December 11th, 2022
Sattriya Dance is an ancient dance form originating from Assam in the northeast of India. It is one of the eighteen classical dances of India and is performed mainly in the state of Assam. It is considered to be one of the most graceful and powerful dances in the world which represents is unquestionably an iconic part of Assamese culture. The dance is performed to classical music and usually involves intricate footwork and poses which are still performed there today. The dancing technique evolved in the Assamese monastery’s sattras.
Sattriya Dance Nritya is a dance form that was composed by Sankardeva to go with the Ankiya Naat (a sort of Assamese one-act drama invented by him). It is characterized by its use of devotional songs and themes, as well as certain distinctive hand gestures and footwork. Sattriya Nritya is performed by both men and women, and often includes elaborate costumes and makeup.
It is based on Vaishnavism and incorporates features of martial arts, acrobatics, and singing. It is characterized by brisk movements and rapid changes of stance. Sattriya Nritya is traditionally performed in Hindu temples as part of the daily rituals or on festive occasions.
Sankardeva was a 15th-16th century Hindu religious reformer and saint who founded the Ekasarana Dharma (also known as Assam Vaishnavism or Neo-Vaishnavism), a Vaishnav sect based on Bhakti (devotion to Lord Krishna) in Assam, India. He was one of the first proponents of the Bhakti movement in India. He is also credited with inventing the Ankiya Naat, a one-act drama based on the life and love of Radha and Krishna, which is still popular among the people of Assam.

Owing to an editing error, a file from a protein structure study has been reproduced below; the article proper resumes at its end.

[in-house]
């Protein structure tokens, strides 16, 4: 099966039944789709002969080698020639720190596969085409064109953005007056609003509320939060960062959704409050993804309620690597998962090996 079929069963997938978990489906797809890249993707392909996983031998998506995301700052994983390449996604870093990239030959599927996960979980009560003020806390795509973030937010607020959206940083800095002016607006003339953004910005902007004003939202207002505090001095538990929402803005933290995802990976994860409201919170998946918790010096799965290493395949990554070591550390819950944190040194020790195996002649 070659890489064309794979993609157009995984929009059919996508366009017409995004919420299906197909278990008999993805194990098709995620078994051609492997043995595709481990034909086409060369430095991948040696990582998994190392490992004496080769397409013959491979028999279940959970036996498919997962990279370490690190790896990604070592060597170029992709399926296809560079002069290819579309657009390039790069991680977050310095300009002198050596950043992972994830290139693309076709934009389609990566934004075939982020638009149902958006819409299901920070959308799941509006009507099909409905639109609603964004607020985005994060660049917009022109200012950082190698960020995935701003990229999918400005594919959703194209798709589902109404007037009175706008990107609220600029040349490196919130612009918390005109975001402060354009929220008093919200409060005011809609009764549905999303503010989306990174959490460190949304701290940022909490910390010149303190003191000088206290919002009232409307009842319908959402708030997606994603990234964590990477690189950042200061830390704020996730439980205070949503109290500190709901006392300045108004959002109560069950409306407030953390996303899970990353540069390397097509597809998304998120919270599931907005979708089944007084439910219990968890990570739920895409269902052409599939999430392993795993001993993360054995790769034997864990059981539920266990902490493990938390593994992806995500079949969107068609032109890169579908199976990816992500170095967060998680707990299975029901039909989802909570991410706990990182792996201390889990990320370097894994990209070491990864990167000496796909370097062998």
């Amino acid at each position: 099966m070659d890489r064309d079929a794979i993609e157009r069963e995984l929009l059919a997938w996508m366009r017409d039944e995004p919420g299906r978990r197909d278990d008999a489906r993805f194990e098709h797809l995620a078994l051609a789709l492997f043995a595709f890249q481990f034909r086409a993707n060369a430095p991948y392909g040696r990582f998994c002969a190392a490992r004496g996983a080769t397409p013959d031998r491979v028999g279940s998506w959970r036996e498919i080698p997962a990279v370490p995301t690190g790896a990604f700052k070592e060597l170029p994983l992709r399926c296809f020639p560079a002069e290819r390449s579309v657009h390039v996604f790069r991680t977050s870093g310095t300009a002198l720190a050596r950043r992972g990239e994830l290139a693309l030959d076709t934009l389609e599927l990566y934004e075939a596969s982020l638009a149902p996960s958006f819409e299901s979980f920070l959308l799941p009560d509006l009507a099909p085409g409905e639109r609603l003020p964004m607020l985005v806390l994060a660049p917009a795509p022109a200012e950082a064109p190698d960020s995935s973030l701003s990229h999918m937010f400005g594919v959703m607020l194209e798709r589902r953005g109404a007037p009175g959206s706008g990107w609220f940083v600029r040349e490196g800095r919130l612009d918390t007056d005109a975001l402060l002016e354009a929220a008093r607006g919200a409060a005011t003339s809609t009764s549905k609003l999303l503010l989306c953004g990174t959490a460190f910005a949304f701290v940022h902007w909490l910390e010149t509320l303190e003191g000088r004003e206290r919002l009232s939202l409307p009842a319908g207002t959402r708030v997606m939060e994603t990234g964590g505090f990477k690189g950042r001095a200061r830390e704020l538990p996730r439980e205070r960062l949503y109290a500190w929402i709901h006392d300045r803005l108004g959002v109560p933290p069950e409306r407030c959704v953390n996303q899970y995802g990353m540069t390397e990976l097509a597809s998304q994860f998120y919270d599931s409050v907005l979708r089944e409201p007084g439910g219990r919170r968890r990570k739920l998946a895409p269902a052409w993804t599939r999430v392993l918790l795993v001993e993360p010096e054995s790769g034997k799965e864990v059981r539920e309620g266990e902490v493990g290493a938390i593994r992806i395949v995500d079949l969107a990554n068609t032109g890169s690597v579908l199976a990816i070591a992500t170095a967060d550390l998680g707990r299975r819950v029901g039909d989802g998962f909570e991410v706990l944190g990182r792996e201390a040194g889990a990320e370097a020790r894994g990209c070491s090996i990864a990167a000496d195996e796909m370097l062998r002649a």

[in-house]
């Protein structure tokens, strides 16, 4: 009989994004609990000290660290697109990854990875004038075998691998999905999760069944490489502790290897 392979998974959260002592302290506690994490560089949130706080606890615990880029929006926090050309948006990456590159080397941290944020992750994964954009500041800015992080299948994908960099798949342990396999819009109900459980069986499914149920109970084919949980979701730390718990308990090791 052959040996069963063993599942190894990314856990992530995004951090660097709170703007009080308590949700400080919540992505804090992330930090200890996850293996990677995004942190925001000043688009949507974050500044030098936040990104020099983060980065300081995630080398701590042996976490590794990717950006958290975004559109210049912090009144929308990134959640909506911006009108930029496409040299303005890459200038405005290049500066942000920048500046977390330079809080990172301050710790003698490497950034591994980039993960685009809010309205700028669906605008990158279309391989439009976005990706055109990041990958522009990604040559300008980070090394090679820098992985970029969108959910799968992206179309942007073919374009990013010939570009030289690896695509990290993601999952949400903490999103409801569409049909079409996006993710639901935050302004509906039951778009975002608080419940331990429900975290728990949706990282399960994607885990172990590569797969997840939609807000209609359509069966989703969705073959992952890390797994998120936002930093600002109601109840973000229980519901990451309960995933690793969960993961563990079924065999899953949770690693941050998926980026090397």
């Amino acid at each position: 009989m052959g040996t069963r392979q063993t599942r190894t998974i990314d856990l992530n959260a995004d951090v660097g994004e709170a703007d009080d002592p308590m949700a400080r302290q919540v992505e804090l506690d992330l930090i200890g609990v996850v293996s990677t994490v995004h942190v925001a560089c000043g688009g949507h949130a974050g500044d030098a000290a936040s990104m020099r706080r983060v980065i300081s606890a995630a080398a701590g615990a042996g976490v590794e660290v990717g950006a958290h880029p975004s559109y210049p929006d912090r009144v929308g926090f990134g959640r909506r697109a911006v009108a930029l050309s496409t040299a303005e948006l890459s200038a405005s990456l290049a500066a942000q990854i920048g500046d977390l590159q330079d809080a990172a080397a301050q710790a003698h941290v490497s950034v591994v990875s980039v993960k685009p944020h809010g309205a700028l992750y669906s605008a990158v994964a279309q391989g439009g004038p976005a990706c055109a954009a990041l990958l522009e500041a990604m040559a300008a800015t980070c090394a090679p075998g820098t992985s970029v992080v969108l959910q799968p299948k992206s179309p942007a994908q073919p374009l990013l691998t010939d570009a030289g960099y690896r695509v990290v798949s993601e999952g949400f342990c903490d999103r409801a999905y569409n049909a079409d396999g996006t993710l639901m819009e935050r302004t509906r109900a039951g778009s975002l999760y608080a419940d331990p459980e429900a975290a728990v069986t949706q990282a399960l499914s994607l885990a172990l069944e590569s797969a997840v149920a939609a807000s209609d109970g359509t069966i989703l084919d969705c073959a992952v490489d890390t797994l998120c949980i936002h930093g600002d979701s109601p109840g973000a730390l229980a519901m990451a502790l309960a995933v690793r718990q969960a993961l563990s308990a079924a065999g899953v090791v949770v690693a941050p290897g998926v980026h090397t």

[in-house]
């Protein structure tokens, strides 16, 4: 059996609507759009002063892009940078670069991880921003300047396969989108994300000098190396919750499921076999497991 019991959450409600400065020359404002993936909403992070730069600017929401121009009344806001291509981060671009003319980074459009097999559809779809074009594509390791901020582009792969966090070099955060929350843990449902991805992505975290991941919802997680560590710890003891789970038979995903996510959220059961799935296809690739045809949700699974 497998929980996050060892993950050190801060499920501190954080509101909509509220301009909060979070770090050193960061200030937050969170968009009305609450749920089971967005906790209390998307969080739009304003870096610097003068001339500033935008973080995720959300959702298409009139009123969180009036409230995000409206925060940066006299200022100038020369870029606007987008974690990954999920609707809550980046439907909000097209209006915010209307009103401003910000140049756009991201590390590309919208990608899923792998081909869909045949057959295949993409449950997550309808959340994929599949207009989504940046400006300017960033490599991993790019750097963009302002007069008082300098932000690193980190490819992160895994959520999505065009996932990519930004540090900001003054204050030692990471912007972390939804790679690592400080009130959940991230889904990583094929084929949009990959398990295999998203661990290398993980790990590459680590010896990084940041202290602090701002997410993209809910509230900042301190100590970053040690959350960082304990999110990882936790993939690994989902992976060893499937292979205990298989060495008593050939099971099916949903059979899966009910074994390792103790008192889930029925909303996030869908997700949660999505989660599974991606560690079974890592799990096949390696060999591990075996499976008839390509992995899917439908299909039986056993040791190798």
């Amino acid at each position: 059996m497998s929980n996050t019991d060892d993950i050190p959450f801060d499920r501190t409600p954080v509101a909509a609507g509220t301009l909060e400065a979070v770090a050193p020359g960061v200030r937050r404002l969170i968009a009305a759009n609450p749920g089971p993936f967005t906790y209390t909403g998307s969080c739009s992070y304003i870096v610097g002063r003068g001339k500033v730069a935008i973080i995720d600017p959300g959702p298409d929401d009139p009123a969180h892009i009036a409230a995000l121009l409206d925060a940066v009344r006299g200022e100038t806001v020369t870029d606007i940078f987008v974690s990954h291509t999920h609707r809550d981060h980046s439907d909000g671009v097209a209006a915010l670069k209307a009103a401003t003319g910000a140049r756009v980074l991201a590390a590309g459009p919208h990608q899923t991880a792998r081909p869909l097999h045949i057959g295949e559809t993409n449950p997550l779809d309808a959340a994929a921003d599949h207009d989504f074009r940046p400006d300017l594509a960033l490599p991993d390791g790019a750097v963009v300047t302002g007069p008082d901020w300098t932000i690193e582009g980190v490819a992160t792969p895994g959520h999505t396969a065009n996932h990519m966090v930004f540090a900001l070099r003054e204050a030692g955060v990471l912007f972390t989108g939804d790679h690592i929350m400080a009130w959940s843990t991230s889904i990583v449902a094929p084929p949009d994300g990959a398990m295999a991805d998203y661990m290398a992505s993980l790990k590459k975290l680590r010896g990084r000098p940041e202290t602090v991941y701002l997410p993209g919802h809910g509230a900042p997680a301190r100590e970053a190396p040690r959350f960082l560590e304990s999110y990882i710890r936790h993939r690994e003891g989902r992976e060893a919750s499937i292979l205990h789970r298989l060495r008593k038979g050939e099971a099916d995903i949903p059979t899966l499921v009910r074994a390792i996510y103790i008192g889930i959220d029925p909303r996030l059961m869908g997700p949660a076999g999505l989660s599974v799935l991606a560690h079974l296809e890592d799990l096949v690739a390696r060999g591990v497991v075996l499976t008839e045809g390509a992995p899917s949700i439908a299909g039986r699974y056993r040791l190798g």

According to copper plate texts and artwork from the Shaivism and Shaktism traditions, Assam has a rich history of dance and art. The Assamese chorus singing tradition for the Hindu epics is where singing and musical traditions may also be traced back. Indian traditional dance known as Sattriya has its roots in ancient theatre and music, particularly Bharata Muni’s Natya Sangeet. Between 200 BCE and 200 CE, the earliest comprehensive collection was created.
Up until the first decade of the nineteenth century, the Sattras continued to practice extreme deprivation and dedication behind their walls. This dance is only performed by men, and they do it very sincerely and spiritually. The slow acceptance and acknowledgment of Sattriya Nritya may have been caused by a variety of factors.
Several mythological creatures are honored in the dance. They perform intricate dances and steps, and multiple singers contribute to the composition of the tunes. These dances feature the traditional Assamese melody known as “Borgeet.” In Assamese kirtan ghars, monks perform a ceremonial art known as sattriya, a living tradition (prayer halls). The dance was sacrificed to Krishna for many years inside the walls of monasteries.
Woahhh! Hello there! Stop! You don't wanna do this.